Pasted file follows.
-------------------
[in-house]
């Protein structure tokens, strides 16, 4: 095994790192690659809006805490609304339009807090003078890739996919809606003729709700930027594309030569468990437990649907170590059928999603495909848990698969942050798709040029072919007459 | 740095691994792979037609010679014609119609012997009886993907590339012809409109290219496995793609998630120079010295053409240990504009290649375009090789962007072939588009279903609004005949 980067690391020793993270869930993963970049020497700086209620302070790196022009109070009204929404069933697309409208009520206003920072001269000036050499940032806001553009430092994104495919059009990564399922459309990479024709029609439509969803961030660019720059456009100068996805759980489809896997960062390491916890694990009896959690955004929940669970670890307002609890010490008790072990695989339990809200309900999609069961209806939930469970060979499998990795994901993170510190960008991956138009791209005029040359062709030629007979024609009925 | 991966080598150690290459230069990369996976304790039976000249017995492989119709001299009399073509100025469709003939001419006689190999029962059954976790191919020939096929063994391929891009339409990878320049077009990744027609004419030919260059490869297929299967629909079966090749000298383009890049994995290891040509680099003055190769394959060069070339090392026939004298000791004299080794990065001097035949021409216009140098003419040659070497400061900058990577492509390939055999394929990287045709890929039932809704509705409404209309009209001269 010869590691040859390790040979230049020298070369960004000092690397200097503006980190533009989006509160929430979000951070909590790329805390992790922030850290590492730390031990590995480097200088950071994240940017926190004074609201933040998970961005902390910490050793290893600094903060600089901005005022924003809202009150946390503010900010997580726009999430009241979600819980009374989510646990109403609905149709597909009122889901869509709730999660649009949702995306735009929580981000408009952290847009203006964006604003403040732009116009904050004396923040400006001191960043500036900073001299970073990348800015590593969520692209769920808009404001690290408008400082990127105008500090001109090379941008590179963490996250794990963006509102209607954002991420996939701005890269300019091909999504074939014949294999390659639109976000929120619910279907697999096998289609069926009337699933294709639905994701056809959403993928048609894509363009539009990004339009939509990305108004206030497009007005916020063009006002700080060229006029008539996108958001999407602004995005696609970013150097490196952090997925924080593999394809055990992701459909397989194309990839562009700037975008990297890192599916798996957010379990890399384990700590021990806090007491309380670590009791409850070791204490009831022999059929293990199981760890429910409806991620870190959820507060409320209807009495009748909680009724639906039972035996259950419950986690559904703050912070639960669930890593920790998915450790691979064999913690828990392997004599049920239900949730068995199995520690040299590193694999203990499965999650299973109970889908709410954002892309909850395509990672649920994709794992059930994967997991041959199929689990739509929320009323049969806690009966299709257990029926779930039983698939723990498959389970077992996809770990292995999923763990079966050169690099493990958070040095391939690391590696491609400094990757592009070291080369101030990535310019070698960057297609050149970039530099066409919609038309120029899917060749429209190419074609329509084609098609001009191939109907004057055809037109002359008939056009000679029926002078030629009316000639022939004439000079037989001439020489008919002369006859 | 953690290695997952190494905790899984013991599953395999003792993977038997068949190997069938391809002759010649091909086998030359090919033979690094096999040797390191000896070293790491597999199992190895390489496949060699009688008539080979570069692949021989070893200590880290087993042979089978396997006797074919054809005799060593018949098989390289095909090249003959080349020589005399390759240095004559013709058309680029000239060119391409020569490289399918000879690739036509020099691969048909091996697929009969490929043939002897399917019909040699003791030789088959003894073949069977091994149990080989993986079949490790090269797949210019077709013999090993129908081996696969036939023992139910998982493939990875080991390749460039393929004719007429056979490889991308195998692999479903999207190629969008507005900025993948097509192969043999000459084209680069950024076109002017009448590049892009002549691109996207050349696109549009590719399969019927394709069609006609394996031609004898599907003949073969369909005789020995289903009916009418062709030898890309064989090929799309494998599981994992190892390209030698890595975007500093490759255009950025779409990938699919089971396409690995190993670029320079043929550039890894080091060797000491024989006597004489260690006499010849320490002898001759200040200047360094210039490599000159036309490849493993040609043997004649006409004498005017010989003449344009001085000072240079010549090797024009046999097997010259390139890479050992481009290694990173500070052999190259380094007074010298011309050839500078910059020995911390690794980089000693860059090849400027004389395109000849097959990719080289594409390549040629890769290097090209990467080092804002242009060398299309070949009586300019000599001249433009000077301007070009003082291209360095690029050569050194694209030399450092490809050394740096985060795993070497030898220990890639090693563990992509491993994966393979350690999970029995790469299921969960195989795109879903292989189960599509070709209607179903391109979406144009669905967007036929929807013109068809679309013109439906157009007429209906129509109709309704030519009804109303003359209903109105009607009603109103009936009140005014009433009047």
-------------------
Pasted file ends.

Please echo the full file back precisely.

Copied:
[in-house]
């Protein structure tokens, strides 16, 4: 095994790192690659809006805490609304339009807090003078890739996919809606003729709700930027594309030569468990437990649907170590059928999603495909848990698969942050798709040029072919007459 | 740095691994792979037609010679014609119609012997009886993907590339012809409109290219496995793609998630120079010295053409240990504009290649375009090789962007072939588009279903609004005949 980067690391020793993270869930993963970049020497700086209620302070790196022009109070009204929404069933697309409208009520206003920072001269000036050499940032806001553009430092994104495919059009990564399922459309990479024709029609439509969803961030660019720059456009100068996805759980489809896997960062390491916890694990009896959690955004929940669970670890307002609890010490008790072990695989339990809200309900999609069961209806939930469970060979499998990795994901993170510190960008991956138009791209005029040359062709030629007979024609009925 | 991966080598150690290459230069990369996976304790039976000249017995492989119709001299009399073509100025469709003939001419006689190999029962059954976790191919020939096929063994391929891009339409990878320049077009990744027609004419030919260059490869297929299967629909079966090749000298383009890049994995290891040509680099003055190769394959060069070339090392026939004298000791004299080794990065001097035949021409216009140098003419040659070497400061900058990577492509390939055999394929990287045709890929039932809704509705409404209309009209001269 010869590691040859390790040979230049020298070369960004000092690397200097503006980190533009989006509160929430979000951070909590790329805390992790922030850290590492730390031990590995480097200088950071994240940017926190004074609201933040998970961005902390910490050793290893600094903060600089901005005022924003809202009150946390503010900010997580726009999430009241979600819980009374989510646990109403609905149709597909009122889901869509709730999660649009949702995306735009929580981000408009952290847009203006964006604003403040732009116009904050004396923040400006001191960043500036900073001299970073990348800015590593969520692209769920808009404001690290408008400082990127105008500090001109090379941008590179963490996250794990963006509102209607954002991420996939701005890269300019091909999504074939014949294999390659639109976000929120619910279907697999096998289609069926009337699933294709639905994701056809959403993928048609894509363009539009990004339009939509990305108004206030497009007005916020063009006002700080060229006029008539996108958001999407602004995005696609970013150097490196952090997925924080593999394809055990992701459909397989194309990839562009700037975008990297890192599916798996957010379990890399384990700590021990806090007491309380670590009791409850070791204490009831022999059929293990199981760890429910409806991620870190959820507060409320209807009495009748909680009724639906039972035996259950419950986690559904703050912070639960669930890593920790998915450790691979064999913690828990392997004599049920239900949730068995199995520690040299590193694999203990499965999650299973109970889908709410954002892309909850395509990672649920994709794992059930994967997991041959199929689990739509929320009323049969806690009966299709257990029926779930039983698939723990498959389970077992996809770990292995999923763990079966050169690099493990958070040095391939690391590696491609400094990757592009070291080369101030990535310019070698960057297609050149970039530099066409919609038309120029899917060749429209190419074609329509084609098609001009191939109907004057055809037109002359008939056009000679029926002078030629009316000639022939004439000079037989001439020489008919002369006859 | 953690290695997952190494905790899984013991599953395999003792993977038997068949190997069938391809002759010649091909086998030359090919033979690094096999040797390191000896070293790491597999199992190895390489496949060699009688008539080979570069692949021989070893200590880290087993042979089978396997006797074919054809005799060593018949098989390289095909090249003959080349020589005399390759240095004559013709058309680029000239060119391409020569490289399918000879690739036509020099691969048909091996697929009969490929043939002897399917019909040699003791030789088959003894073949069977091994149990080989993986079949490790090269797949210019077709013999090993129908081996696969036939023992139910998982493939990875080991390749460039393929004719007429056979490889991308195998692999479903999207190629969008507005900025993948097509192969043999000459084209680069950024076109002017009448590049892009002549691109996207050349696109549009590719399969019927394709069609006609394996031609004898599907003949073969369909005789020995289903009916009418062709030898890309064989090929799309494998599981994992190892390209030698890595975007500093490759255009950025779409990938699919089971396409690995190993670029320079043929550039890894080091060797000491024989006597004489260690006499010849320490002898001759200040200047360094210039490599000159036309490849493993040609043997004649006409004498005017010989003449344009001085000072240079010549090797024009046999097997010259390139890479050992481009290694990173500070052999190259380094007074010298011309050839500078910059020995911390690794980089000693860059090849400027004389395109000849097959990719080289594409390549040629890769290097090209990467080092804002242009060398299309070949009586300019000599001249433009000077301007070009003082291209360095690029050569050194694209030399450092490809050394740096985060795993070497030898220990890639090693563990992509491993994966393979350690999970029995790469299921969960195989795109879903292989189960599509070709209607179903391109979406144009669905967007036929929807013109068809679309013109439906157009007429209906129509109709309704030519009804109303003359209903109105009607009603109103009936009140005014009433009047």